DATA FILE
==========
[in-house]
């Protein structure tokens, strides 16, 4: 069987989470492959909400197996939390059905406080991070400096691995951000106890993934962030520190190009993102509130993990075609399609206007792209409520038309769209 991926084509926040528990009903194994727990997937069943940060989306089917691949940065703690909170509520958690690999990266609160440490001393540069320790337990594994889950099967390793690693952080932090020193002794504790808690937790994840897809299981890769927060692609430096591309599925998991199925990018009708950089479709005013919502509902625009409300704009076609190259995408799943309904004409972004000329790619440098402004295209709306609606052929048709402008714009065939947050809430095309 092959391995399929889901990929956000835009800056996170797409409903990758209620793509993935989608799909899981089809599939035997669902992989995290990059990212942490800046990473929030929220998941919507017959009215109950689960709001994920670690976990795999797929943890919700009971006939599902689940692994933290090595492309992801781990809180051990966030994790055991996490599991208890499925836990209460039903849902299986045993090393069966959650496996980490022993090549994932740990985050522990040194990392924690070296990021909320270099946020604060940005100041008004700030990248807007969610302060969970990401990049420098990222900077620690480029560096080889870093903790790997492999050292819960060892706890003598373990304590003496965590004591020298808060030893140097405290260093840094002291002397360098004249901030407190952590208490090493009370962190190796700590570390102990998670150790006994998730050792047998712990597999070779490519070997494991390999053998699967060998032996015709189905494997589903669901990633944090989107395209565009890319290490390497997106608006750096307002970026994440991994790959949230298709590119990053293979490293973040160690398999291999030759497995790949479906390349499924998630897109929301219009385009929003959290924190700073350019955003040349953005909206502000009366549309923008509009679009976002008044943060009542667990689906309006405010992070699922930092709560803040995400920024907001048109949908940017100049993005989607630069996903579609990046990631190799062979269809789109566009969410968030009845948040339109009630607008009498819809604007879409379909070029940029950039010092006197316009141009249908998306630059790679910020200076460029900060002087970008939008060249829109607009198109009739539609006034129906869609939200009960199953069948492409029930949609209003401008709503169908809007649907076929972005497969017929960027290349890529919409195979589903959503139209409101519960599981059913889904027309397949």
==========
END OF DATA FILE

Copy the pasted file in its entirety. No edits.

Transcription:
[in-house]
């Protein structure tokens, strides 16, 4: 069987989470492959909400197996939390059905406080991070400096691995951000106890993934962030520190190009993102509130993990075609399609206007792209409520038309769209 991926084509926040528990009903194994727990997937069943940060989306089917691949940065703690909170509520958690690999990266609160440490001393540069320790337990594994889950099967390793690693952080932090020193002794504790808690937790994840897809299981890769927060692609430096591309599925998991199925990018009708950089479709005013919502509902625009409300704009076609190259995408799943309904004409972004000329790619440098402004295209709306609606052929048709402008714009065939947050809430095309 092959391995399929889901990929956000835009800056996170797409409903990758209620793509993935989608799909899981089809599939035997669902992989995290990059990212942490800046990473929030929220998941919507017959009215109950689960709001994920670690976990795999797929943890919700009971006939599902689940692994933290090595492309992801781990809180051990966030994790055991996490599991208890499925836990209460039903849902299986045993090393069966959650496996980490022993090549994932740990985050522990040194990392924690070296990021909320270099946020604060940005100041008004700030990248807007969610302060969970990401990049420098990222900077620690480029560096080889870093903790790997492999050292819960060892706890003598373990304590003496965590004591020298808060030893140097405290260093840094002291002397360098004249901030407190952590208490090493009370962190190796700590570390102990998670150790006994998730050792047998712990597999070779490519070997494991390999053998699967060998032996015709189905494997589903669901990633944090989107395209565009890319290490390497997106608006750096307002970026994440991994790959949230298709590119990053293979490293973040160690398999291999030759497995790949479906390349499924998630897109929301219009385009929003959290924190700073350019955003040349953005909206502000009366549309923008509009679009976002008044943060009542667990689906309006405010992070699922930092709560803040995400920024907001048109949908940017100049993005989607630069996903579609990046990631190799062979269809789109566009969410968030009845948040339109009630607008009498819809604007879409379909070029940029950039010092006197316009141009249908998306630059790679910020200076460029900060002087970008939008060249829109607009198109009739539609006034129906869609939200009960199953069948492409029930949609209003401008709503169908809007649907076929972005497969017929960027290349890529919409195979589903959503139209409101519960599981059913889904027309397949």